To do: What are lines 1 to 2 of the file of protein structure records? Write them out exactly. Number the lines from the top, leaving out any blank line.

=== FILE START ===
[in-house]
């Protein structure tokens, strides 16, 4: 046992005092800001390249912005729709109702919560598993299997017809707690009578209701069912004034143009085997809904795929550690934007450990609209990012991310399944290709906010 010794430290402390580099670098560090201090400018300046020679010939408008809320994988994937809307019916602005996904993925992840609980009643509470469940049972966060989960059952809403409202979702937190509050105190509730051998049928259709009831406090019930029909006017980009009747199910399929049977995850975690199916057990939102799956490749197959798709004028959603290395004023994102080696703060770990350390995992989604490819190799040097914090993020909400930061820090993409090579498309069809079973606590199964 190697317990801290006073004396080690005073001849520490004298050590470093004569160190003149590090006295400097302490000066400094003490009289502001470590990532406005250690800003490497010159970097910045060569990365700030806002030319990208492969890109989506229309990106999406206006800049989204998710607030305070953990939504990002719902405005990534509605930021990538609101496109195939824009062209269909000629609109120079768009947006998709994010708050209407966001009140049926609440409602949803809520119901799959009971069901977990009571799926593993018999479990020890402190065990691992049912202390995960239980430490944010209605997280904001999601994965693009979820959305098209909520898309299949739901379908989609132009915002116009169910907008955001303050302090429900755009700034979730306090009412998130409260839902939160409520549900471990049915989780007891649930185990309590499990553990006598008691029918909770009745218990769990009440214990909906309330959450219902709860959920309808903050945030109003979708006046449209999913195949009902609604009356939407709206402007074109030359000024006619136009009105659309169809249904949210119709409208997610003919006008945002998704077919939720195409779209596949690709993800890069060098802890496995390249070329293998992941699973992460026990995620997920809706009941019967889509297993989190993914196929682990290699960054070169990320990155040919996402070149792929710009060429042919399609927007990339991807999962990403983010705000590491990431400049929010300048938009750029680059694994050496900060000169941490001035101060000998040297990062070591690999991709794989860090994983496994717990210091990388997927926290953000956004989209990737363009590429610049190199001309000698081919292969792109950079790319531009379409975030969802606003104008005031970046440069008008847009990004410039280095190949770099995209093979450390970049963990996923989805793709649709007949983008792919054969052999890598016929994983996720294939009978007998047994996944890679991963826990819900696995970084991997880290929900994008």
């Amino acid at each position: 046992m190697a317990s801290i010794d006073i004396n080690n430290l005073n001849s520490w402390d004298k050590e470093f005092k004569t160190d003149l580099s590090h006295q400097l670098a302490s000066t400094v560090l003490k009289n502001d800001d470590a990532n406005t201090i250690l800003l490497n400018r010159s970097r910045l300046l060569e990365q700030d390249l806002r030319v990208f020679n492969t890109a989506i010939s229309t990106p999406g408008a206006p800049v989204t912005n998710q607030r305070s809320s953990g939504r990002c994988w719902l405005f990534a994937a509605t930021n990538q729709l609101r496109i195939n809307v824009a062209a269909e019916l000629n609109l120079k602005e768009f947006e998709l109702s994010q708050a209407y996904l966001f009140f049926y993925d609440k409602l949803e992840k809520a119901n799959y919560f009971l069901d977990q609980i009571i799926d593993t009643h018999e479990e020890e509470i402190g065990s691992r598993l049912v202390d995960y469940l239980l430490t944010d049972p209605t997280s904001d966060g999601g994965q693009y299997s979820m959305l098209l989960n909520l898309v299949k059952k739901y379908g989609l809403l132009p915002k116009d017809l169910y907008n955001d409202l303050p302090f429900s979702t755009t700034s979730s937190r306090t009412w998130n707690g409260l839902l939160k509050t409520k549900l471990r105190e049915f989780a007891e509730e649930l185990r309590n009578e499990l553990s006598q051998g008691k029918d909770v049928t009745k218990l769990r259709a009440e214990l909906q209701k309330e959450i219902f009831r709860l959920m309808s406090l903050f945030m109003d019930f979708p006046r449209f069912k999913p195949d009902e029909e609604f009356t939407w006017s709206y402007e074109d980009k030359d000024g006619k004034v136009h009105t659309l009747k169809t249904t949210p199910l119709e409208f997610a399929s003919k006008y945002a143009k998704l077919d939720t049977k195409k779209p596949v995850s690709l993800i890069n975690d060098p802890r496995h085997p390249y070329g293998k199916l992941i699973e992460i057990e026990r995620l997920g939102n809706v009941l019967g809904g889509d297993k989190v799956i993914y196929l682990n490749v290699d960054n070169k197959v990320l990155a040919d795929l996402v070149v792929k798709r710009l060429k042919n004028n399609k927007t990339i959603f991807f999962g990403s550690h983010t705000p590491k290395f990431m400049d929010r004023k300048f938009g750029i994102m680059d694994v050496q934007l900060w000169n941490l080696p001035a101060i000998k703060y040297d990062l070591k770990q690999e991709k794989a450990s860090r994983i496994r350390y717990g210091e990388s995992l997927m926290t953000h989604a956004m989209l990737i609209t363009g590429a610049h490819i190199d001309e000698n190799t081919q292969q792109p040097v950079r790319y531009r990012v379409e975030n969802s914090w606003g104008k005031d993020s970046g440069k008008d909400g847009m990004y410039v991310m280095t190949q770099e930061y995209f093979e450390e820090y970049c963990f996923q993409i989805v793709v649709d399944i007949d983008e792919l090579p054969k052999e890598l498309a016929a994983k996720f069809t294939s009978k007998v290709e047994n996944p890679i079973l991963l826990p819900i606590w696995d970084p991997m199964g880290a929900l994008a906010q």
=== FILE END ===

[in-house]
């Protein structure tokens, strides 16, 4: 046992005092800001390249912005729709109702919560598993299997017809707690009578209701069912004034143009085997809904795929550690934007450990609209990012991310399944290709906010 010794430290402390580099670098560090201090400018300046020679010939408008809320994988994937809307019916602005996904993925992840609980009643509470469940049972966060989960059952809403409202979702937190509050105190509730051998049928259709009831406090019930029909006017980009009747199910399929049977995850975690199916057990939102799956490749197959798709004028959603290395004023994102080696703060770990350390995992989604490819190799040097914090993020909400930061820090993409090579498309069809079973606590199964 190697317990801290006073004396080690005073001849520490004298050590470093004569160190003149590090006295400097302490000066400094003490009289502001470590990532406005250690800003490497010159970097910045060569990365700030806002030319990208492969890109989506229309990106999406206006800049989204998710607030305070953990939504990002719902405005990534509605930021990538609101496109195939824009062209269909000629609109120079768009947006998709994010708050209407966001009140049926609440409602949803809520119901799959009971069901977990009571799926593993018999479990020890402190065990691992049912202390995960239980430490944010209605997280904001999601994965693009979820959305098209909520898309299949739901379908989609132009915002116009169910907008955001303050302090429900755009700034979730306090009412998130409260839902939160409520549900471990049915989780007891649930185990309590499990553990006598008691029918909770009745218990769990009440214990909906309330959450219902709860959920309808903050945030109003979708006046449209999913195949009902609604009356939407709206402007074109030359000024006619136009009105659309169809249904949210119709409208997610003919006008945002998704077919939720195409779209596949690709993800890069060098802890496995390249070329293998992941699973992460026990995620997920809706009941019967889509297993989190993914196929682990290699960054070169990320990155040919996402070149792929710009060429042919399609927007990339991807999962990403983010705000590491990431400049929010300048938009750029680059694994050496900060000169941490001035101060000998040297990062070591690999991709794989860090994983496994717990210091990388997927926290953000956004989209990737363009590429610049190199001309000698081919292969792109950079790319531009379409975030969802606003104008005031970046440069008008847009990004410039280095190949770099995209093979450390970049963990996923989805793709649709007949983008792919054969052999890598016929994983996720294939009978007998047994996944890679991963826990819900696995970084991997880290929900994008």